How do you mourn a dying dream?

Note: I wrote this post this morning, published it and immediately took it down. I’ve floundered all day about whether or not I should share it, or simply pack it away. Maybe I’m oversharing. Maybe I’m talking too much about adoption stuff. When’s it gonna get funny around here again?! C’mon, lady! Talk more about roaches, or your husband dissing Target, or dudes manning the tables at Victoria’s Secret!


*big sigh*

I finally realized that this place – this little internet place – has become a great space for me to grieve and you guys are so freaking up for the challenge! (The challenge being my crazy emotional state, of course…) The fact is, it’s easier for me to unload my grief when I write it down, and you all have walked right next to us on this entire journey.

So here it is…

I pulled the dirty rubbermaid bin off the shelf today and opened it up. Filled with magazine articles, newspapers, scrapbooks and journals, the bin smells like history.

My history.

I dug through the old journals looking for a very specific book. It was the one I wrote in during my very first visit to Belarus and Russia as a fifteen year old. I wanted to feel the pages and read the words that the younger version of me looped in hapless teenage fashion nearly twenty years ago.

I wanted to see if maybe, just maybe, I had convinced myself of a lie all these years. Maybe I didn’t decide I wanted to adopt on that trip. Maybe I’ve worked up some sort of story in my mind that’s justified all these years of longing and desire.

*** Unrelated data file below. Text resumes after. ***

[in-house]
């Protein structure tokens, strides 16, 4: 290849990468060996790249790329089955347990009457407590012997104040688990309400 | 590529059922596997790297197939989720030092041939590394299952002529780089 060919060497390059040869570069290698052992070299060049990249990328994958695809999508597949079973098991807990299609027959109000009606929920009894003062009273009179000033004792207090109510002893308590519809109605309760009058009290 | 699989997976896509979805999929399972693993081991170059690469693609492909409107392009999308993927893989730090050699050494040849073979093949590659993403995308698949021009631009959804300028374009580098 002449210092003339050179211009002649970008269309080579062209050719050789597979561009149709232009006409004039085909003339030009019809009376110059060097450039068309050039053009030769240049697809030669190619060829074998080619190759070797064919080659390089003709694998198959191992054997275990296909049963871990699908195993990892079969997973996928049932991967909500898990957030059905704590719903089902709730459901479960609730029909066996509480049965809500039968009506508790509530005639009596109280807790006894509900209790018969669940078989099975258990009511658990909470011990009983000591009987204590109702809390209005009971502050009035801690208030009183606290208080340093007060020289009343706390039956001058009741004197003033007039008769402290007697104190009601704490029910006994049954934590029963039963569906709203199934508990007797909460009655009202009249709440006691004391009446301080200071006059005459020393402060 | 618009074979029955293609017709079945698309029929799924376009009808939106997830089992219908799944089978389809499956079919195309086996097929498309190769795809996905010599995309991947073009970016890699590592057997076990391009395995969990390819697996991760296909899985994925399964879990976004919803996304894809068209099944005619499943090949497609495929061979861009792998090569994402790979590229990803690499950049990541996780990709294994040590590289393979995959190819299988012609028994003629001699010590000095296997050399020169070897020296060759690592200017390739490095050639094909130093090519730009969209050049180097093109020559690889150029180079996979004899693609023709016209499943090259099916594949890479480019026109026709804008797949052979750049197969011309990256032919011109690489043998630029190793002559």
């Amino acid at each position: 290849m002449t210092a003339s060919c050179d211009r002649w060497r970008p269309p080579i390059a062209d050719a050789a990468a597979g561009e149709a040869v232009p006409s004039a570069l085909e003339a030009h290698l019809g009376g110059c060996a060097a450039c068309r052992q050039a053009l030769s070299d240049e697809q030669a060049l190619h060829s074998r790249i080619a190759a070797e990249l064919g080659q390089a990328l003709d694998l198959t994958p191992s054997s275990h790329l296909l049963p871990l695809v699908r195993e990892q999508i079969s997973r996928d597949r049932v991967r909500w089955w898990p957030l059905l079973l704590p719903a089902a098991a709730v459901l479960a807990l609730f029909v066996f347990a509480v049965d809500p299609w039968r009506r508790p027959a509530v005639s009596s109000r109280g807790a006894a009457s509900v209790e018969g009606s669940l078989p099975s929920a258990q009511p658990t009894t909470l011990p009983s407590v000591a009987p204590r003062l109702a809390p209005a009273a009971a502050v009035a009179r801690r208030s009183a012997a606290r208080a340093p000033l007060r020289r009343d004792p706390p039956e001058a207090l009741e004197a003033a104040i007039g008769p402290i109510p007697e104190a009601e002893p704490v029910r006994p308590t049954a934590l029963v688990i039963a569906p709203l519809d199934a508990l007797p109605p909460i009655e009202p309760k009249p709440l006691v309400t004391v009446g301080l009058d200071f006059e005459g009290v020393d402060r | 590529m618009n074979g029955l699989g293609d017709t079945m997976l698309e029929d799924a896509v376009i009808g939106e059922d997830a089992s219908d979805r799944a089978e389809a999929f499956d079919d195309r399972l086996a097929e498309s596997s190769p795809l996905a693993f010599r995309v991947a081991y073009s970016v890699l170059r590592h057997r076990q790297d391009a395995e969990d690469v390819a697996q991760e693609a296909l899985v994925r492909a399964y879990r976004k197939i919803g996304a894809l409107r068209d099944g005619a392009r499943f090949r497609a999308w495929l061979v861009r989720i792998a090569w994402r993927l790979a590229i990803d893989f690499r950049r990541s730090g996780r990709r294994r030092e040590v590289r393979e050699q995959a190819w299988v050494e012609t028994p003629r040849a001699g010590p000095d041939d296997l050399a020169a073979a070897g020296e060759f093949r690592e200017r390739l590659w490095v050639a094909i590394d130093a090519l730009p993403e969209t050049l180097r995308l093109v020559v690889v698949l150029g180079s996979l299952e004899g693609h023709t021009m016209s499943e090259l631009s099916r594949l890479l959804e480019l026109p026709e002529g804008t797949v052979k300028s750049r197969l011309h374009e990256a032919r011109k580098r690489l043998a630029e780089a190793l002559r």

I wanted to see if I was wrong.

Unfortunately I couldn’t find that journal. It’s somewhere in this house, but currently I don’t know where. But there were a stack of journals from the years following that first trip. Journals starting from the day I turned to sixteen to the day I birthed my first child. Pages and pages of history recorded.

I pulled out the oldest book and dusted it off. It begins on June 4, 1994 – my sixteenth birthday.

Most of the journal is slap your knee hilarious to read. Lord Almighty the angst I lived through in those days. They boys I liked, the confusion I felt. Most of my prayers centered around who I should go to Homecoming with and how to tell a boy I didn’t like him. *eye roll*

(Side note: Tia – please don’t become that girl. Stay oblivious to boys or, if you must notice them, just stick to trying to crush them at every competition.)

But then I came upon the one entry I feared I would find. Sixteen year old Kelli took a break from the perils of teendom and recorded a single, heartfelt plea:

Dear God. I love Russia. Can I go back there someday? Can I work with the orphans again?